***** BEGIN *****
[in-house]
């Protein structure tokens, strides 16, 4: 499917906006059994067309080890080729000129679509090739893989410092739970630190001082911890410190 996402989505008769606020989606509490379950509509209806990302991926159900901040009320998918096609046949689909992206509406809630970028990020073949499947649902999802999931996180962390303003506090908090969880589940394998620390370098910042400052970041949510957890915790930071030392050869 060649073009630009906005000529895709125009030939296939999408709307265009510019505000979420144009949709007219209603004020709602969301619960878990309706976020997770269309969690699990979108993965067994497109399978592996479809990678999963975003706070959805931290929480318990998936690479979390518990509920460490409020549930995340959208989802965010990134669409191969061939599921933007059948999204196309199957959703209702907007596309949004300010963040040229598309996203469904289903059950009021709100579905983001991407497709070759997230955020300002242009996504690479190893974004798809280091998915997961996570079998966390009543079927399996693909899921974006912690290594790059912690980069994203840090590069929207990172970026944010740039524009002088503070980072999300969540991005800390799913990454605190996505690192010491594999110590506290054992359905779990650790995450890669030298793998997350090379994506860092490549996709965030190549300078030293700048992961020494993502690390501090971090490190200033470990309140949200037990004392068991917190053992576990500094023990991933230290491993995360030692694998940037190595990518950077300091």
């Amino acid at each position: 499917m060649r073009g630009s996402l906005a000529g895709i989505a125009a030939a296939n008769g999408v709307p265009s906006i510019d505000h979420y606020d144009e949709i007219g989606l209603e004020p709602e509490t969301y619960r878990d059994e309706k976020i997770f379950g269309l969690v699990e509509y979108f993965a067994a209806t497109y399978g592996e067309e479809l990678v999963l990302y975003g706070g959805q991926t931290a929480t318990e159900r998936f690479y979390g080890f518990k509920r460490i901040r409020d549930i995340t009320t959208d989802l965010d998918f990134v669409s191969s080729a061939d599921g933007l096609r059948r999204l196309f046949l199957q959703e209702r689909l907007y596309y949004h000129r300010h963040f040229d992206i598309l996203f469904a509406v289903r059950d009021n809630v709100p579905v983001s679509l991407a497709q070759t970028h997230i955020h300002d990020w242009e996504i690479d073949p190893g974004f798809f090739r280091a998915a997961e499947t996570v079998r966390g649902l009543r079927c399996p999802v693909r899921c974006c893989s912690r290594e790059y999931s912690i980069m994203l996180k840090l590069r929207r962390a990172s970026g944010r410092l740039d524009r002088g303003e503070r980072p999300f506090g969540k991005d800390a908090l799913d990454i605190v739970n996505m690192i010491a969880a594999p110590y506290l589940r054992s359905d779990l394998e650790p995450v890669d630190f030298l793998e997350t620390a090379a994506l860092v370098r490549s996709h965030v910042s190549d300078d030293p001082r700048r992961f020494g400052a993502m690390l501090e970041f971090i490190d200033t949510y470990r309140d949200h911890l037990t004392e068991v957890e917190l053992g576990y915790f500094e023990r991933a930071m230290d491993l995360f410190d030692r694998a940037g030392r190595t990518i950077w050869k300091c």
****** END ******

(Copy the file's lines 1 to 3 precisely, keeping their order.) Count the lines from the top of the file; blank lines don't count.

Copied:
[in-house]
């Protein structure tokens, strides 16, 4: 499917906006059994067309080890080729000129679509090739893989410092739970630190001082911890410190 996402989505008769606020989606509490379950509509209806990302991926159900901040009320998918096609046949689909992206509406809630970028990020073949499947649902999802999931996180962390303003506090908090969880589940394998620390370098910042400052970041949510957890915790930071030392050869 060649073009630009906005000529895709125009030939296939999408709307265009510019505000979420144009949709007219209603004020709602969301619960878990309706976020997770269309969690699990979108993965067994497109399978592996479809990678999963975003706070959805931290929480318990998936690479979390518990509920460490409020549930995340959208989802965010990134669409191969061939599921933007059948999204196309199957959703209702907007596309949004300010963040040229598309996203469904289903059950009021709100579905983001991407497709070759997230955020300002242009996504690479190893974004798809280091998915997961996570079998966390009543079927399996693909899921974006912690290594790059912690980069994203840090590069929207990172970026944010740039524009002088503070980072999300969540991005800390799913990454605190996505690192010491594999110590506290054992359905779990650790995450890669030298793998997350090379994506860092490549996709965030190549300078030293700048992961020494993502690390501090971090490190200033470990309140949200037990004392068991917190053992576990500094023990991933230290491993995360030692694998940037190595990518950077300091």
């Amino acid at each position: 499917m060649r073009g630009s996402l906005a000529g895709i989505a125009a030939a296939n008769g999408v709307p265009s906006i510019d505000h979420y606020d144009e949709i007219g989606l209603e004020p709602e509490t969301y619960r878990d059994e309706k976020i997770f379950g269309l969690v699990e509509y979108f993965a067994a209806t497109y399978g592996e067309e479809l990678v999963l990302y975003g706070g959805q991926t931290a929480t318990e159900r998936f690479y979390g080890f518990k509920r460490i901040r409020d549930i995340t009320t959208d989802l965010d998918f990134v669409s191969s080729a061939d599921g933007l096609r059948r999204l196309f046949l199957q959703e209702r689909l907007y596309y949004h000129r300010h963040f040229d992206i598309l996203f469904a509406v289903r059950d009021n809630v709100p579905v983001s679509l991407a497709q070759t970028h997230i955020h300002d990020w242009e996504i690479d073949p190893g974004f798809f090739r280091a998915a997961e499947t996570v079998r966390g649902l009543r079927c399996p999802v693909r899921c974006c893989s912690r290594e790059y999931s912690i980069m994203l996180k840090l590069r929207r962390a990172s970026g944010r410092l740039d524009r002088g303003e503070r980072p999300f506090g969540k991005d800390a908090l799913d990454i605190v739970n996505m690192i010491a969880a594999p110590y506290l589940r054992s359905d779990l394998e650790p995450v890669d630190f030298l793998e997350t620390a090379a994506l860092v370098r490549s996709h965030v910042s190549d300078d030293p001082r700048r992961f020494g400052a993502m690390l501090e970041f971090i490190d200033t949510y470990r309140d949200h911890l037990t004392e068991v957890e917190l053992g576990y915790f500094e023990r991933a930071m230290d491993l995360f410190d030692r694998a940037g030392r190595t990518i950077w050869k300091c």